A third problem arises when multiple arrhythmogenic foci are present and each focus produces a variant on the 12 Lead ECG. Better discrimination between these foci would be advantageous during pace mapping as well as during other EP procedures. (Ref.—Throne R D, Jenkins J M, Winston S A, et al. “Use of tachycardia templates for recognition of recurrent monomorphic VT.” Comp. Cardiology 1989:171–174.)
A fourth problem involves the superimposition of the P-wave and T-wave components of the ECG. The electrocardiogram typically includes an initial impulse, termed the P-wave, emanating from the atria, followed by what is termed the QRS complex, emanating from the ventricles, which is followed by a T-wave resulting from repolarization of the ventricles (
The P-wave can be a valuable tool used by clinicians to diagnose the condition of the heart. Thus, clinicians will often monitor an electrocardiogram (ECG) of the heart to aid in the diagnosis of atrial and ventricular arrhythmias. This can be done in various ways, such as by monitoring the 12 Lead (surface) ECG in conjunction with observing the bioelectric activity recorded on intracardiac electrodes carried by a transthoracic catheter.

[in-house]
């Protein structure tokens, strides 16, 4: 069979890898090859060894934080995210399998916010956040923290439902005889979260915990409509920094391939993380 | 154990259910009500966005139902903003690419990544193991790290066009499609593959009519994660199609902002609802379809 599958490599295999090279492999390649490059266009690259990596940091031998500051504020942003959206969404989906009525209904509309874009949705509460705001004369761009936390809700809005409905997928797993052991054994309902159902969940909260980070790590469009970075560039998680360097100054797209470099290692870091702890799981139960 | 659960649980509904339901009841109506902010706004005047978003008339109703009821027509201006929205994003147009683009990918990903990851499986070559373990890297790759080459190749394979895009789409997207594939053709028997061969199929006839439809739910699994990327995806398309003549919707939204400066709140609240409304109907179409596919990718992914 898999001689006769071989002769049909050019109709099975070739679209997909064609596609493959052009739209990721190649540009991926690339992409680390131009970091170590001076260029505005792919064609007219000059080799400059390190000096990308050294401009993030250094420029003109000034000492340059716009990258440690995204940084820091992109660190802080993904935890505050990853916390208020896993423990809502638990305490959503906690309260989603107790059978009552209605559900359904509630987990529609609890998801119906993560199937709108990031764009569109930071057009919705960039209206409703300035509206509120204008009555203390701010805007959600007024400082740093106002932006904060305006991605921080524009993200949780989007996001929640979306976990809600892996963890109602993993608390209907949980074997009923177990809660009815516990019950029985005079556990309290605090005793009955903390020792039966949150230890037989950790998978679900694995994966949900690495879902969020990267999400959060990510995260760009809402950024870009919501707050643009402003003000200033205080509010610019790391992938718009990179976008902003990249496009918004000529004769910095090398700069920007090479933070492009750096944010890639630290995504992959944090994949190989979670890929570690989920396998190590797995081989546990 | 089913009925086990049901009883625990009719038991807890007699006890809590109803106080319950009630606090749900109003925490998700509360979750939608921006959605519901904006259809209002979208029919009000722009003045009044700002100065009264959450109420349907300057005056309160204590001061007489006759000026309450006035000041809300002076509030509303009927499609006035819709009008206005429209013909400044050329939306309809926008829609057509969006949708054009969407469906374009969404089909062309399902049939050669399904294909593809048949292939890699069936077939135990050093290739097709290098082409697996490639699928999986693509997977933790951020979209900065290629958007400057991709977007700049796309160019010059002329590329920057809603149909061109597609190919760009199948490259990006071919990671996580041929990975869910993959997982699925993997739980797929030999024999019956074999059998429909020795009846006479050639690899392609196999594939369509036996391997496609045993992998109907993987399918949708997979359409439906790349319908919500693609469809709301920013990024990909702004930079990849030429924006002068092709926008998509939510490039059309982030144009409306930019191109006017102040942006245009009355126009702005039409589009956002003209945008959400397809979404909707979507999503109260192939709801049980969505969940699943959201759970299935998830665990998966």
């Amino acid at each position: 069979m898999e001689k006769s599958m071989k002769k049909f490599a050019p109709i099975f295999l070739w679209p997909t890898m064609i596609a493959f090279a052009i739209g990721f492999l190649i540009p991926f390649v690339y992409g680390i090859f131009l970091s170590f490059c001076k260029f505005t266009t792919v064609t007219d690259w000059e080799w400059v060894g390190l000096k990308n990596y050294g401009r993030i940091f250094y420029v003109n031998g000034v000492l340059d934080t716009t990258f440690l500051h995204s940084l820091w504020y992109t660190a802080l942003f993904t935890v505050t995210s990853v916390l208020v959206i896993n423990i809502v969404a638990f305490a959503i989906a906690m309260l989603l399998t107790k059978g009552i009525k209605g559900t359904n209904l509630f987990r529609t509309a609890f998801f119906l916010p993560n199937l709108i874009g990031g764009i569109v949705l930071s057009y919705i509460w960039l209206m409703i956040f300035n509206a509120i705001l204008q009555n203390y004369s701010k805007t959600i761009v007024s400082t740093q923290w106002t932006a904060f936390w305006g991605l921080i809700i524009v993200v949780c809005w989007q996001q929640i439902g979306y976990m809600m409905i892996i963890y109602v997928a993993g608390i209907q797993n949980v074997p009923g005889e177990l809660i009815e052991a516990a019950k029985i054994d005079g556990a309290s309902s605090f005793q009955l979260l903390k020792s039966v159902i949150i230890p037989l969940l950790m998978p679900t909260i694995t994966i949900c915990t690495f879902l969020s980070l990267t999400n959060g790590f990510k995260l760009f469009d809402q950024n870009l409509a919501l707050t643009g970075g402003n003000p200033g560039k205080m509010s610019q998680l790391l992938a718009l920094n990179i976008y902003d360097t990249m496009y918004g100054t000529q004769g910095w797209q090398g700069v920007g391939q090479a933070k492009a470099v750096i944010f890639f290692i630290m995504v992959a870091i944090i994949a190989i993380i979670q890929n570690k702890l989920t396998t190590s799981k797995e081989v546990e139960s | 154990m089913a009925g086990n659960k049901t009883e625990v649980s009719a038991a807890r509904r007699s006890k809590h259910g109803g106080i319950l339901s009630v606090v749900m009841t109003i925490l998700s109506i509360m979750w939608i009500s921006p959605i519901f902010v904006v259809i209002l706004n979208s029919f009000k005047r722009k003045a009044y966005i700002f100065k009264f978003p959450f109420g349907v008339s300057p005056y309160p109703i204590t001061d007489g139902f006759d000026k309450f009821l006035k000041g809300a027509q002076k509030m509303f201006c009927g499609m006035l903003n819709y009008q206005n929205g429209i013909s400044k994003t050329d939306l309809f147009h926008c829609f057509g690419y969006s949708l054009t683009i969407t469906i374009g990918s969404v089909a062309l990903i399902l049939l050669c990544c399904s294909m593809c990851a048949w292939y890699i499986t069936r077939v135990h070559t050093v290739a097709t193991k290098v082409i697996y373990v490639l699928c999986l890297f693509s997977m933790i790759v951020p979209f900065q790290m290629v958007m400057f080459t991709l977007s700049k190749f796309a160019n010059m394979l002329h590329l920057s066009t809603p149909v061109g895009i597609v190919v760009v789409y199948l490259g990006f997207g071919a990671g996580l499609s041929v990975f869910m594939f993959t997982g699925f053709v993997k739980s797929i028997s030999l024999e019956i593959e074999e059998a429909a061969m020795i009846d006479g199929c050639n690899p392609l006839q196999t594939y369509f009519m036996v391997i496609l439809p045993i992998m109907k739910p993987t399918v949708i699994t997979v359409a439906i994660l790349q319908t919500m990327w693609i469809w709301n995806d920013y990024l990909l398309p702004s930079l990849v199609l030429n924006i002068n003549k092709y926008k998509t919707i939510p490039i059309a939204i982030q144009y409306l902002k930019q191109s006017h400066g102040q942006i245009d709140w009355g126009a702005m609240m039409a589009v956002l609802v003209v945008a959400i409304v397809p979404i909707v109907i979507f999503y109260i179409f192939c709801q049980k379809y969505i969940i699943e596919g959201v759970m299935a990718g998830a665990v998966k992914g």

In some focal arrhythmias the atrial heart tissue begins to beat very rapidly as the focal origin moves from the sinus node to an ectopic site. Sometimes this higher heart rate is sustained over three or more beats and is termed a tachycardia. Other times the higher rate is intermittent and may be as short as one heart beat. In either case, the first beat of the atrial arrhythmia is usually initiated by what is termed a Premature Atrial Contraction (“PAC”) which can result in the P-wave of a successive heart beat overlapping with the T-wave of the preceding beat (
Accordingly, it will be apparent that there continues to be a need for a method that allows a clinician to Pace Map more effectively and in addition monitor the P-wave of a patient's heart beat, even when the P-wave is overlapping with a preceding T-wave. The instant invention addresses these needs.
And while T-wave subtraction is a useful method in electrophysiology procedures to unmask the ECG P-wave morphology of a PAC by subtracting a QRS—T template from a PAC, ECG baseline drift caused by respiration or body movement may cause certain variations on the results of T-wave subtraction. Thus, a further need remains in the art to quantitatively measure the quality of T-wave subtraction results, among other reasons to monitor the respiration variations on T-wave subtraction. The instant invention addresses this need as well.